Section 3 focuses on the implications for the rule of law, framed by principles which form its foundation—legality, legal certainty, accountability through parliamentary oversight and judicial review, the prohibition of arbitrariness, and equality before the law. It highlights common challenges to ensuring a high level of adherence to the rule of law in times of emergency, but advocates the position that the global health emergency should not negate the importance of adherence to the rule of law; and that such adherence could guide the most effective responses to emergency.
Finally, Sect. 4 offers an outlook on how to prepare for future emergencies by building on the lessons of the current one. It draws keys lessons and recommendations from the best, and most concerning, examples of pandemic governance.
The Decision-Makers and the Question of Democratic Deficit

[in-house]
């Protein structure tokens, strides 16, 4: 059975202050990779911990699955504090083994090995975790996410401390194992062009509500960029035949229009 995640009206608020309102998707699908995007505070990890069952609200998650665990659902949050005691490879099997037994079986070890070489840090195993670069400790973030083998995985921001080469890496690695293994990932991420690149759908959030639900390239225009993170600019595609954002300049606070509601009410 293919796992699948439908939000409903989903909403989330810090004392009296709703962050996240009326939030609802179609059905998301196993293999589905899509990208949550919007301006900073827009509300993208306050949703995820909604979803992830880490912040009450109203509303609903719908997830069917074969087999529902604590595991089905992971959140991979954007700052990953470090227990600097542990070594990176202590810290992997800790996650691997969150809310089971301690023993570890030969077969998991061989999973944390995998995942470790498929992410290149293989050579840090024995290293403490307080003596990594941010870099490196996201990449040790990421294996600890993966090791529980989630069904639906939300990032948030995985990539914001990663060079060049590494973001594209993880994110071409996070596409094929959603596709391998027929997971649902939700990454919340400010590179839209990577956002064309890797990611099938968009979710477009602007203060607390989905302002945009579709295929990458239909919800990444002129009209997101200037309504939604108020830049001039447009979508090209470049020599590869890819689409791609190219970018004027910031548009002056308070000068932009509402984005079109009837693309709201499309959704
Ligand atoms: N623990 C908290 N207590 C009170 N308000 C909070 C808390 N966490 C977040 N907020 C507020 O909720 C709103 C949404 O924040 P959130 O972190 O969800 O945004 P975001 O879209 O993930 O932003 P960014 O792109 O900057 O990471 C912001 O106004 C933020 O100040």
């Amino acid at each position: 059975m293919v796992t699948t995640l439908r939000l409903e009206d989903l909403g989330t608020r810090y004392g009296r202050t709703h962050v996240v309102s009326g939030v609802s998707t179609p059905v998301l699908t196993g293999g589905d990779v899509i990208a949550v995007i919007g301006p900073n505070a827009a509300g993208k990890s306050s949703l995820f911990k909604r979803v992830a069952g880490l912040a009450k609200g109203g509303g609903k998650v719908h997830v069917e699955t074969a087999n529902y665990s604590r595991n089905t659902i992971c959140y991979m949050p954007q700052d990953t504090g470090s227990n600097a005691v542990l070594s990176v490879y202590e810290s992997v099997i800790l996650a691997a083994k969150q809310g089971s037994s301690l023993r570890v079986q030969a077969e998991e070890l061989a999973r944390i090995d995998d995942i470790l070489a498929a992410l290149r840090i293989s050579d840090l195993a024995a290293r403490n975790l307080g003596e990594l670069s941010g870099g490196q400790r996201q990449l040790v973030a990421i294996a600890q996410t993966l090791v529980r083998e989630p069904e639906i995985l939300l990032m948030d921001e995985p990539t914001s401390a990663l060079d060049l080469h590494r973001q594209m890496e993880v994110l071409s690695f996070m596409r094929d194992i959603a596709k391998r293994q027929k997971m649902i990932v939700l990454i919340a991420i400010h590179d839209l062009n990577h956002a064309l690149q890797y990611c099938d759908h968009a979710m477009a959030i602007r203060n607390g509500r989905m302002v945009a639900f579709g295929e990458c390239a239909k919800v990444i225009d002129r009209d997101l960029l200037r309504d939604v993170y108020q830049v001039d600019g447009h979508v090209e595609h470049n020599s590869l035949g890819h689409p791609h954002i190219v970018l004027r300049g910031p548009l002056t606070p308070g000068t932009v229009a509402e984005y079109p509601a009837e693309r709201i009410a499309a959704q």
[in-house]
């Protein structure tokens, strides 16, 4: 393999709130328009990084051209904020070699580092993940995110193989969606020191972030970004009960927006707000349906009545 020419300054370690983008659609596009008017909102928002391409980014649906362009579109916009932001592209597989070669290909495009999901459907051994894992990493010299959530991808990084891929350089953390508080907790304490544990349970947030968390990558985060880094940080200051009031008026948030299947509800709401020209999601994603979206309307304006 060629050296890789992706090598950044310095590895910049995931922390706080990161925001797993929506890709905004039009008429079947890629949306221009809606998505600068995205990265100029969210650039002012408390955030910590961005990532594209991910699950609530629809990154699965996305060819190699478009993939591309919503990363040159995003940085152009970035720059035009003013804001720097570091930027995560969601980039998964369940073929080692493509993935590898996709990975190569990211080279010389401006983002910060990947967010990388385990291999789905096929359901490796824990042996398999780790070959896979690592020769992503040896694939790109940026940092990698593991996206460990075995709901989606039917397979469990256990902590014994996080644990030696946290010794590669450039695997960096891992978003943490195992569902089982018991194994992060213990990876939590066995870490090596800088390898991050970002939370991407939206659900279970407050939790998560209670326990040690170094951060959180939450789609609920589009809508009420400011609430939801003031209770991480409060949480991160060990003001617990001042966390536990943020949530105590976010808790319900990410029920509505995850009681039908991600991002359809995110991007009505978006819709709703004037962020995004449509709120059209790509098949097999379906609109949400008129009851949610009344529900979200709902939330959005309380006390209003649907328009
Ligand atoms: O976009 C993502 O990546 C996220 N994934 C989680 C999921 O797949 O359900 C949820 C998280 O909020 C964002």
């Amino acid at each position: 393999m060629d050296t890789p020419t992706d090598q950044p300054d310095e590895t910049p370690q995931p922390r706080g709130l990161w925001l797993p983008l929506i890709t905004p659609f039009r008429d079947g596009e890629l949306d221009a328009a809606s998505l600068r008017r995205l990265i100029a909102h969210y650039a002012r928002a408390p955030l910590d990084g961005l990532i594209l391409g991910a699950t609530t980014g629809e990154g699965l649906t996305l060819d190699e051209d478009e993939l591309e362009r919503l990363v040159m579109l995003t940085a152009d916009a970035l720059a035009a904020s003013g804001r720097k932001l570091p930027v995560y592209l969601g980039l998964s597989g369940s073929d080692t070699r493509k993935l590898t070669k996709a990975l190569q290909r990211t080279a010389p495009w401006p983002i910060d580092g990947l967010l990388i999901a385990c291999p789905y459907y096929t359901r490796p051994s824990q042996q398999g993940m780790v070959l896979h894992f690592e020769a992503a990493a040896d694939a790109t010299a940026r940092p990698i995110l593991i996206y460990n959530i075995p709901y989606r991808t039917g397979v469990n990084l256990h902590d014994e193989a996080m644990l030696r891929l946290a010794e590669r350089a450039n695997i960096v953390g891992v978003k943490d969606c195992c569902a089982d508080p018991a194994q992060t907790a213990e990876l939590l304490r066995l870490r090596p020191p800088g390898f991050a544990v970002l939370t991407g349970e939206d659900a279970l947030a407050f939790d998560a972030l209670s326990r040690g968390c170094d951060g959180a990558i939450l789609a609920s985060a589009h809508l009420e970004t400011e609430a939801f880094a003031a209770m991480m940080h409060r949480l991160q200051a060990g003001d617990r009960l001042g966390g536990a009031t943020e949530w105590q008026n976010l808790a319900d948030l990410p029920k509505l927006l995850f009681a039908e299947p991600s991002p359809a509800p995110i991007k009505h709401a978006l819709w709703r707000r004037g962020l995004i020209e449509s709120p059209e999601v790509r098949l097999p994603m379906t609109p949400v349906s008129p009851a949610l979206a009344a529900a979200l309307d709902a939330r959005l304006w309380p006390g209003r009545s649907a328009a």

In such a complex, polycentric and multifaceted emergency as the global COVID-19 pandemic, a central question was who should be the dominant decision-maker, and how should decisions be made. In a democracy, the allocation of scare state resources—particularly health services and fiscal support—ought to be determined by the elected with ultimate accountability of their decisions to the electorate. However, where an emergency situation typically creates an unexpected situation demanding complex calculations paired with the need for urgent decision-making, those elected prior to the advent of the COVID-19 pandemic were not elected with governance of such an emergency in mind. Just as existing legal frameworks may not have accounted for the unexpected exigencies of a global pandemic,Footnote 8 governments and legislatures were largely unprepared. While globally, states have diverged in their responses to the pandemic, both in levels of restriction imposed on populations, and in abstract ideological terms on the level of threat that the virus posed, it is nonetheless possible to observe common and distinct trends of influence over decision-making practices worldwide.